This week covers how to simulate data in R, which serves as the basis for doing simulation studies. We also cover the profiler in R which lets you collect detailed information on how your R functions are running and to identify bottlenecks that can be addressed. The profiler is a key tool in helping you optimize your programs. Finally, we cover the str function, which I personally believe is the most useful function in R.
Course 3: Getting and Cleaning Data (19h)
Week 1 2h
In this first week of the course, we look at finding data and reading different file types.
Week 2 1h
The primary goal is to introduce you to the most common data storage systems and the appropriate tools to extract data from web or from databases like MySQL.
Week 3 11h
This week the lectures will focus on organizing, merging and managing the data you have collected using the lectures from Weeks 1 and 2.
Week 4 5h
This week we finish up with lectures on text and date manipulation in R. In this final week we will also focus on peer grading of Course Projects.
Course 4: Exploratory Data Analysis (54h)
Week 1 19h
This week covers the basics of analytic graphics and the base plotting system in R. We've also included some background material to help you install R if you haven't done so already.
Week 2 17h
This week covers some of the more advanced graphing systems available in R: the Lattice system and the ggplot2 system. While the base graphics system provides many important tools for visualizing data, it was part of the original R system and lacks many features that may be desirable in a plotting system, particularly when visualizing high dimensional data. The Lattice and ggplot2 systems also simplify the laying out of plots making it a much less tedious process.
Week 3 13h
This week covers some of the workhorse statistical methods for exploratory analysis. These methods include clustering and dimension reduction techniques that allow you to make graphical displays of very high dimensional data (many many variables). We also cover novel ways to specify colours in R so that you can use colour as an important and useful dimension when making data graphics.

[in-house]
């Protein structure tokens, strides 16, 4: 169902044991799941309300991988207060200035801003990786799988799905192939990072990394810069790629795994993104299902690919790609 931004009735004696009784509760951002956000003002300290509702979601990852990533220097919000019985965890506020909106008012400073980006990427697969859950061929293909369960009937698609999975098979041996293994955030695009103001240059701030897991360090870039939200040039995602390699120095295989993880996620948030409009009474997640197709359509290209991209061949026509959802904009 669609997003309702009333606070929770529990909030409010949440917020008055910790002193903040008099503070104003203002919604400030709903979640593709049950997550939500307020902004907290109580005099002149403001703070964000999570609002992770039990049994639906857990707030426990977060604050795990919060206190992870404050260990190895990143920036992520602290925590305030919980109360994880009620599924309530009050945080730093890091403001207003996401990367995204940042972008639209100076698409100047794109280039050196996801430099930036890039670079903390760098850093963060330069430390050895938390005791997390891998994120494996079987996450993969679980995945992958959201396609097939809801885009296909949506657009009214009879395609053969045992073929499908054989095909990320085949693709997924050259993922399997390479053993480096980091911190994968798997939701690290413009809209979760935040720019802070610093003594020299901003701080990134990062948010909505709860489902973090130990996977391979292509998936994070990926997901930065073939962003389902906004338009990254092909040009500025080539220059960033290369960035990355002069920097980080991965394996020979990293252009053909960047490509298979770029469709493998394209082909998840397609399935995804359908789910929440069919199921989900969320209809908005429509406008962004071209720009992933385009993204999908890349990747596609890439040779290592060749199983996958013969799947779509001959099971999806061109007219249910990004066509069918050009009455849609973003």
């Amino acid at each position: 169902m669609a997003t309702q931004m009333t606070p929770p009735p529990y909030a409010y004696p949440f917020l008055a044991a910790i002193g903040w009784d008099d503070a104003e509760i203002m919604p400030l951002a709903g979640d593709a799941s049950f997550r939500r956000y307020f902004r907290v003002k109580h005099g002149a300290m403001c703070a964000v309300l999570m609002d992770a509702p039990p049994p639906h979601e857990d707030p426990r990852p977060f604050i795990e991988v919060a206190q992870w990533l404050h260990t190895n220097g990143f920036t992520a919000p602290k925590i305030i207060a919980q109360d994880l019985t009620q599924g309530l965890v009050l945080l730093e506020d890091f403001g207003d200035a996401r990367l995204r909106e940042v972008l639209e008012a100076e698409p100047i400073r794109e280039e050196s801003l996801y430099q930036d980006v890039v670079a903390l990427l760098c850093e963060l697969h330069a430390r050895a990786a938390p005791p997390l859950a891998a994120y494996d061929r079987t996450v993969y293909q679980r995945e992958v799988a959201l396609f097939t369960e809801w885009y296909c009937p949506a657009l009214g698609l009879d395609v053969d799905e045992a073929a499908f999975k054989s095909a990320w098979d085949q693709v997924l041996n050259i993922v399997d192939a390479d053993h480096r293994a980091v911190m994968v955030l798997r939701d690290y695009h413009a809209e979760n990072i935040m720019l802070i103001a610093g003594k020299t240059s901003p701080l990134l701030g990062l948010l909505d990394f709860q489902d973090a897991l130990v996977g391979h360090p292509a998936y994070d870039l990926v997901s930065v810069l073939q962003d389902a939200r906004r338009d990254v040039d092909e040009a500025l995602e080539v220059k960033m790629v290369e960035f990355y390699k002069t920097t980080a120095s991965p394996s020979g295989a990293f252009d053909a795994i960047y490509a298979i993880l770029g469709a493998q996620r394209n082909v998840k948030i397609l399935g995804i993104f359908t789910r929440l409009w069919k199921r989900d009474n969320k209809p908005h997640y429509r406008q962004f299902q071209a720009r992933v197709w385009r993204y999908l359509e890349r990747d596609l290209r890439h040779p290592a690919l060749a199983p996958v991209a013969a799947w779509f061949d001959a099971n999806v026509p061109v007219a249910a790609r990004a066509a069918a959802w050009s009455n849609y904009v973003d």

Week 4 5h
This week, we'll look at two case studies in exploratory data analysis. The first involves the use of cluster analysis techniques, and the second is a more involved analysis of some air pollution data. How one goes about doing EDA is often personal, but I'm providing these videos to give you a sense of how you might proceed with a specific type of dataset.
Course 5: Reproducible Research (4h)
Concepts, Ideas, & Structure 1h
This week will cover the basic ideas of reproducible research since they may be unfamiliar to some of you. We also cover structuring and organizing a data analysis to help make it more reproducible.
Markdown & knitr 1h
This week we cover some of the core tools for developing reproducible documents. We cover the literate programming tool knitr and show how to integrate it with Markdown to publish reproducible web documents. We also introduce the first peer assessment which will require you to write up a reproducible data analysis using knitr.
Reproducible Research Checklist & Evidence-based Data Analysis 1h
This week covers what one could call a basic check list for ensuring that a data analysis is reproducible. While it's not absolutely sufficient to follow the check list, it provides a necessary minimum standard that would be applicable to almost any area of analysis.
Case Studies & Commentaries 1h
This week there are two case studies involving the importance of reproducibility in science for you to watch.
Basic understanding of statistics.